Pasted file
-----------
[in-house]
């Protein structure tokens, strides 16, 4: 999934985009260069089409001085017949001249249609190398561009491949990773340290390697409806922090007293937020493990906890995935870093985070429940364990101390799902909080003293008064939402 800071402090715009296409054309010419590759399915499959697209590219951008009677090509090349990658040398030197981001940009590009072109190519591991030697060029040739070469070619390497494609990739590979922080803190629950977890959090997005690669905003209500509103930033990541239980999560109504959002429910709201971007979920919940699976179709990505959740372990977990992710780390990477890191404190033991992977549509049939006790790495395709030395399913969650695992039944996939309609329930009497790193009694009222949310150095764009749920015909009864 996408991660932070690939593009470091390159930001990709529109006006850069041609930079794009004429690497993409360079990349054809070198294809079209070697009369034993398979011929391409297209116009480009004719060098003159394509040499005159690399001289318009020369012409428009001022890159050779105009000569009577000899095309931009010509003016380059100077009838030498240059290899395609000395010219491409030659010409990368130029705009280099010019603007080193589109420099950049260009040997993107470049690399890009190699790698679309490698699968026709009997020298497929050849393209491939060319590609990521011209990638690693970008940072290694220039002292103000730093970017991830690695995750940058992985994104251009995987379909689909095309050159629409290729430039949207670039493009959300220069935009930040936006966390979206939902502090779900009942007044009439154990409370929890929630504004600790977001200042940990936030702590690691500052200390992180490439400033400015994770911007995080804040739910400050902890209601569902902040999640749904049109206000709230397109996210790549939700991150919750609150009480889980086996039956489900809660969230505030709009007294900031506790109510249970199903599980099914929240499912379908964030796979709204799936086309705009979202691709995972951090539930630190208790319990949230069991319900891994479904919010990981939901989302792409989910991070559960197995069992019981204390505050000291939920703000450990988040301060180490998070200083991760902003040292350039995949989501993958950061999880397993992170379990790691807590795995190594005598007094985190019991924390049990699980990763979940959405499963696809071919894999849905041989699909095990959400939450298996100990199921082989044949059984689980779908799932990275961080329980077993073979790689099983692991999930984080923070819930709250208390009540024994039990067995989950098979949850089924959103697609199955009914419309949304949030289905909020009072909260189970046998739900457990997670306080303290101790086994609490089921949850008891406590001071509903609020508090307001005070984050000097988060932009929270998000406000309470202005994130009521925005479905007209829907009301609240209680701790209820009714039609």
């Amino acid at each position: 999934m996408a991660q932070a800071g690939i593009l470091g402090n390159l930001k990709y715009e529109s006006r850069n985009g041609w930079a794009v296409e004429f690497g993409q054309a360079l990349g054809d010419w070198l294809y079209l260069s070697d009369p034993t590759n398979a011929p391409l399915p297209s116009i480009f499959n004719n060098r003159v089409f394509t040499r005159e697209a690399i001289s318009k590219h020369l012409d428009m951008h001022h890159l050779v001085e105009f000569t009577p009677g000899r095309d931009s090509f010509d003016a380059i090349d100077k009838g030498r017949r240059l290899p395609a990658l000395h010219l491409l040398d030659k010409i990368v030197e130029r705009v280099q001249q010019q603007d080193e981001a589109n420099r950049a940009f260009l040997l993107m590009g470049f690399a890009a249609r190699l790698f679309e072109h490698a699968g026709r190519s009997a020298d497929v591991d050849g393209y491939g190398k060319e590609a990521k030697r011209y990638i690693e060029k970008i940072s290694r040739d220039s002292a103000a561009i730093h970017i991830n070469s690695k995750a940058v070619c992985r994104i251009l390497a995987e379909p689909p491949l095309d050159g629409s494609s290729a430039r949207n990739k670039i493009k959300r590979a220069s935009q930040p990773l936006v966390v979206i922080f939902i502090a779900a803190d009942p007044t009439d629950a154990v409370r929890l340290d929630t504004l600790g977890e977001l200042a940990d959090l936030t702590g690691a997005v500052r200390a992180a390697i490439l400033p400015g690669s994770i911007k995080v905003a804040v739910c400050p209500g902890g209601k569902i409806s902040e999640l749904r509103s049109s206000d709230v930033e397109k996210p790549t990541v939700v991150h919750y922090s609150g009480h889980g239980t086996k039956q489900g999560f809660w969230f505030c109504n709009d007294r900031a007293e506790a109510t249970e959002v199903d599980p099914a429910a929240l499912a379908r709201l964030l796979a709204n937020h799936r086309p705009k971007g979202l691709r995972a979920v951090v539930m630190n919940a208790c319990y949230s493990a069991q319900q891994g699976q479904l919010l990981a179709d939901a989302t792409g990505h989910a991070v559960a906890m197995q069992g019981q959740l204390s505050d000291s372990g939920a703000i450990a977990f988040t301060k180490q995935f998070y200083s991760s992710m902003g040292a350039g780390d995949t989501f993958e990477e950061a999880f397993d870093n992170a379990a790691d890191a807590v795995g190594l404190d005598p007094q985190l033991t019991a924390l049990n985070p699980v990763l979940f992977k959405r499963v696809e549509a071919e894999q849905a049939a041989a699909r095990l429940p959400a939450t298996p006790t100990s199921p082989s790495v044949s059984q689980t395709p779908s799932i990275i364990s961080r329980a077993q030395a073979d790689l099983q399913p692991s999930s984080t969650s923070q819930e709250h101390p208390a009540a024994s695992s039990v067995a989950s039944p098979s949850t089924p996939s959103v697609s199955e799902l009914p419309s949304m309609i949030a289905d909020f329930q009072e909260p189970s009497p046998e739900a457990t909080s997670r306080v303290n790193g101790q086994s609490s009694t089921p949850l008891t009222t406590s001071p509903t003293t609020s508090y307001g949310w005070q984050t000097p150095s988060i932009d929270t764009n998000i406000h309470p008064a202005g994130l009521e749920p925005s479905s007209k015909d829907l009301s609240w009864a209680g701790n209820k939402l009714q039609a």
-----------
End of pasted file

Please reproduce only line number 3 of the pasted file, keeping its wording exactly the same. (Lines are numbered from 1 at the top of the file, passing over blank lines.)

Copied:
């Amino acid at each position: 999934m996408a991660q932070a800071g690939i593009l470091g402090n390159l930001k990709y715009e529109s006006r850069n985009g041609w930079a794009v296409e004429f690497g993409q054309a360079l990349g054809d010419w070198l294809y079209l260069s070697d009369p034993t590759n398979a011929p391409l399915p297209s116009i480009f499959n004719n060098r003159v089409f394509t040499r005159e697209a690399i001289s318009k590219h020369l012409d428009m951008h001022h890159l050779v001085e105009f000569t009577p009677g000899r095309d931009s090509f010509d003016a380059i090349d100077k009838g030498r017949r240059l290899p395609a990658l000395h010219l491409l040398d030659k010409i990368v030197e130029r705009v280099q001249q010019q603007d080193e981001a589109n420099r950049a940009f260009l040997l993107m590009g470049f690399a890009a249609r190699l790698f679309e072109h490698a699968g026709r190519s009997a020298d497929v591991d050849g393209y491939g190398k060319e590609a990521k030697r011209y990638i690693e060029k970008i940072s290694r040739d220039s002292a103000a561009i730093h970017i991830n070469s690695k995750a940058v070619c992985r994104i251009l390497a995987e379909p689909p491949l095309d050159g629409s494609s290729a430039r949207n990739k670039i493009k959300r590979a220069s935009q930040p990773l936006v966390v979206i922080f939902i502090a779900a803190d009942p007044t009439d629950a154990v409370r929890l340290d929630t504004l600790g977890e977001l200042a940990d959090l936030t702590g690691a997005v500052r200390a992180a390697i490439l400033p400015g690669s994770i911007k995080v905003a804040v739910c400050p209500g902890g209601k569902i409806s902040e999640l749904r509103s049109s206000d709230v930033e397109k996210p790549t990541v939700v991150h919750y922090s609150g009480h889980g239980t086996k039956q489900g999560f809660w969230f505030c109504n709009d007294r900031a007293e506790a109510t249970e959002v199903d599980p099914a429910a929240l499912a379908r709201l964030l796979a709204n937020h799936r086309p705009k971007g979202l691709r995972a979920v951090v539930m630190n919940a208790c319990y949230s493990a069991q319900q891994g699976q479904l919010l990981a179709d939901a989302t792409g990505h989910a991070v559960a906890m197995q069992g019981q959740l204390s505050d000291s372990g939920a703000i450990a977990f988040t301060k180490q995935f998070y200083s991760s992710m902003g040292a350039g780390d995949t989501f993958e990477e950061a999880f397993d870093n992170a379990a790691d890191a807590v795995g190594l404190d005598p007094q985190l033991t019991a924390l049990n985070p699980v990763l979940f992977k959405r499963v696809e549509a071919e894999q849905a049939a041989a699909r095990l429940p959400a939450t298996p006790t100990s199921p082989s790495v044949s059984q689980t395709p779908s799932i990275i364990s961080r329980a077993q030395a073979d790689l099983q399913p692991s999930s984080t969650s923070q819930e709250h101390p208390a009540a024994s695992s039990v067995a989950s039944p098979s949850t089924p996939s959103v697609s199955e799902l009914p419309s949304m309609i949030a289905d909020f329930q009072e909260p189970s009497p046998e739900a457990t909080s997670r306080v303290n790193g101790q086994s609490s009694t089921p949850l008891t009222t406590s001071p509903t003293t609020s508090y307001g949310w005070q984050t000097p150095s988060i932009d929270t764009n998000i406000h309470p008064a202005g994130l009521e749920p925005s479905s007209k015909d829907l009301s609240w009864a209680g701790n209820k939402l009714q039609a």